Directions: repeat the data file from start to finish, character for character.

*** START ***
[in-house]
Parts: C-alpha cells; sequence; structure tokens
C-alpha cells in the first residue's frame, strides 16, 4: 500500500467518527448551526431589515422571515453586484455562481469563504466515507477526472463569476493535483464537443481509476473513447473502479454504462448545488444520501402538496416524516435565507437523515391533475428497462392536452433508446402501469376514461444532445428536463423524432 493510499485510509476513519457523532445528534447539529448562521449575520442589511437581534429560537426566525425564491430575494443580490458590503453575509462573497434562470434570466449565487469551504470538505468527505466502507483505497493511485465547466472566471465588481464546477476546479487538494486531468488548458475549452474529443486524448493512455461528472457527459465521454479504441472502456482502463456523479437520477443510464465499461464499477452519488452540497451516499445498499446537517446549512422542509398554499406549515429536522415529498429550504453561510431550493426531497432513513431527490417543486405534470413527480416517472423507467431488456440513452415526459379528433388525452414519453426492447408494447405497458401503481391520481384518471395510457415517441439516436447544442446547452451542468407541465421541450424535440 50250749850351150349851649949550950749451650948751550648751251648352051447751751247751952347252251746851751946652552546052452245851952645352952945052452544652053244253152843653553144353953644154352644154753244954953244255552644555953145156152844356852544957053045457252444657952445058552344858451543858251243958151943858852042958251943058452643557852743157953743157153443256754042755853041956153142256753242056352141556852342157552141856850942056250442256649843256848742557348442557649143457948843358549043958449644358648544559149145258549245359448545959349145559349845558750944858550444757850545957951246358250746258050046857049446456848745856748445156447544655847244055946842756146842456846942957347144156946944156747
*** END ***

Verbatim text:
[in-house]
Parts: C-alpha cells; sequence; structure tokens
C-alpha cells in the first residue's frame, strides 16, 4: 500500500467518527448551526431589515422571515453586484455562481469563504466515507477526472463569476493535483464537443481509476473513447473502479454504462448545488444520501402538496416524516435565507437523515391533475428497462392536452433508446402501469376514461444532445428536463423524432 493510499485510509476513519457523532445528534447539529448562521449575520442589511437581534429560537426566525425564491430575494443580490458590503453575509462573497434562470434570466449565487469551504470538505468527505466502507483505497493511485465547466472566471465588481464546477476546479487538494486531468488548458475549452474529443486524448493512455461528472457527459465521454479504441472502456482502463456523479437520477443510464465499461464499477452519488452540497451516499445498499446537517446549512422542509398554499406549515429536522415529498429550504453561510431550493426531497432513513431527490417543486405534470413527480416517472423507467431488456440513452415526459379528433388525452414519453426492447408494447405497458401503481391520481384518471395510457415517441439516436447544442446547452451542468407541465421541450424535440 50250749850351150349851649949550950749451650948751550648751251648352051447751751247751952347252251746851751946652552546052452245851952645352952945052452544652053244253152843653553144353953644154352644154753244954953244255552644555953145156152844356852544957053045457252444657952445058552344858451543858251243958151943858852042958251943058452643557852743157953743157153443256754042755853041956153142256753242056352141556852342157552141856850942056250442256649843256848742557348442557649143457948843358549043958449644358648544559149145258549245359448545959349145559349845558750944858550444757850545957951246358250746258050046857049446456848745856748445156447544655847244055946842756146842456846942957347144156946944156747